In this week’s roundup, we look at one top research company that’s guiding AI principles, how AI regulations need to be strategically implemented, the increased rate of AI adoption in healthcare, and what nonprofit CEO’s need to know about leading their organization successfully through the COVID-19 pandemic.
by Brandon Purcell, contributing writer for Forrester.com
There is hardly consensus on what AI principles organizations should put into practice. As a leader in the research industry, Forrester is uniquely positioned to use its data to help define these principles. This article recommends five AI principles and digs into existing and planned research to support them. Broadly, the principles address fairness and bias, trust and transparency, accountability, social benefit, and privacy and security. As Forrester further explores the future of AI, the organization is inviting discussion among interested stakeholders.
by Karen Hao, contributing writer for TechnologyReview.com
The COVID-19 pandemic has sped up the rate of adoption of artificial intelligence in healthcare. The technology is helping busy hospitals manage an influx of patients and identify and treat the novel coronavirus. Across the world, healthcare systems are proving to be more open to trying and using AI than they were before the pandemic. In one British hospital, for example, a radiologist was able to fast-track a new AI technology that reads x-rays, which removed an average delay of six hours between taking an x-ray and a human reading it.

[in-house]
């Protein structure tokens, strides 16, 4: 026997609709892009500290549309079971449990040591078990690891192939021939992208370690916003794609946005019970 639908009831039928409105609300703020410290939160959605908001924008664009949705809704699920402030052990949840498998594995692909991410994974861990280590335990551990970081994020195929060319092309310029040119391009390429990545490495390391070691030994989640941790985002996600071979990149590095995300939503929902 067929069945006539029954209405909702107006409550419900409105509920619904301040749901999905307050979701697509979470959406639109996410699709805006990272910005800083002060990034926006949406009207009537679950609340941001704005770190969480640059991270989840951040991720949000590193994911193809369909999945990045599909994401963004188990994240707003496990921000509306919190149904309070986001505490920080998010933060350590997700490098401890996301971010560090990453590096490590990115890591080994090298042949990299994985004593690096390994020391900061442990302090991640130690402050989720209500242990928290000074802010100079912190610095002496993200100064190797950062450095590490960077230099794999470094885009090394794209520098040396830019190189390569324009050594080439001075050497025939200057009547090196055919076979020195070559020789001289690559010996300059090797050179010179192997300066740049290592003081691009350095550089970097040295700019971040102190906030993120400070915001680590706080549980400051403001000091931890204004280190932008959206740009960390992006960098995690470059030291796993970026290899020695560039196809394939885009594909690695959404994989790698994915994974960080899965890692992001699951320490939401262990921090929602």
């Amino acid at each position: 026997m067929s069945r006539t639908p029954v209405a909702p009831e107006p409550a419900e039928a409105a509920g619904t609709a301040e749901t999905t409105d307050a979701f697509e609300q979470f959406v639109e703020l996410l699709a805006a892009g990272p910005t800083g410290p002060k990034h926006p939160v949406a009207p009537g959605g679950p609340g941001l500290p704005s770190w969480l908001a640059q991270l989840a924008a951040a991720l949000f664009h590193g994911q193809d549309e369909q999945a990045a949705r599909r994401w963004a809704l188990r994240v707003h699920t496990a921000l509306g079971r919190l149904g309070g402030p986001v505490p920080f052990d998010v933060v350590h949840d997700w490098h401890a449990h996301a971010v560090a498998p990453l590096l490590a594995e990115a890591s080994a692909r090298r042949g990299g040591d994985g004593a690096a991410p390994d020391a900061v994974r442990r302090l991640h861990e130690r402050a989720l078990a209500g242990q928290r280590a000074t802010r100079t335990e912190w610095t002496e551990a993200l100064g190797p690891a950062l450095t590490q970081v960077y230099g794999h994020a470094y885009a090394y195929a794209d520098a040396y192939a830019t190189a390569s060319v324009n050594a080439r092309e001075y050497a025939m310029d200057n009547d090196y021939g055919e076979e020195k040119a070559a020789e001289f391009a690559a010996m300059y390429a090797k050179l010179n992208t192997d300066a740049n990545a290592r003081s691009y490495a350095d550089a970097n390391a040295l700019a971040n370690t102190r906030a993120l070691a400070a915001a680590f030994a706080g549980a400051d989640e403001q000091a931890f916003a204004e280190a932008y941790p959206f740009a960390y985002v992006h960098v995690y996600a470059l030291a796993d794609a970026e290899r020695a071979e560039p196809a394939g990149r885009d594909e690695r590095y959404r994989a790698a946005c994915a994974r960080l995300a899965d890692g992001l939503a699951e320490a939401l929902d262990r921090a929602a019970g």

by George Matthew, contributing writer for InformationWeek.com
Even the greatest proponents of AI understand that some level of regulation is necessary to ensure ethical practices and address serious concerns such as data privacy. However, this article argues that there should not be a one-size-fits-all approach for all industries and use cases. One of the hurdles to accomplishing this is a lack of AI knowledge depth among government regulatory agencies. The implementation of targeted regulations will require extreme cooperation among companies, regulators, and ethics and privacy experts.
by Dennis C. Miller, contributing writer for NonprofitPro.com
In these uncertain times during the coronavirus pandemic, nonprofit organizations, employees, and volunteers are understandably anxious. This is the time for CEOs and other leaders to step up and put additional thought into how you do so effectively. The author recommends strategies such as acknowledging the widespread anxiety, welcoming open communication, and, yes, even self-care. And, the article stresses, nonprofit leaders cannot over-communicate with their staff and donors throughout every stage of the crisis.
by Katie Robbert, contributing writer for MartechAdvisor.com
Marketing intelligence fits neatly in a framework of business intelligence, which explains the “why” of marketing. Marketing intelligence, on the other hand, relates to the “what” of marketing. In advanced marketing, artificial intelligence provides the “how” of marketing and includes machine-based analytics and tracking tools. Marketing intelligence is primarily focused on understanding the data produced by AI techniques and implementing it strategically throughout marketing campaigns. The goal is to make better data-driven decisions at a faster pace and, ultimately, with better results.
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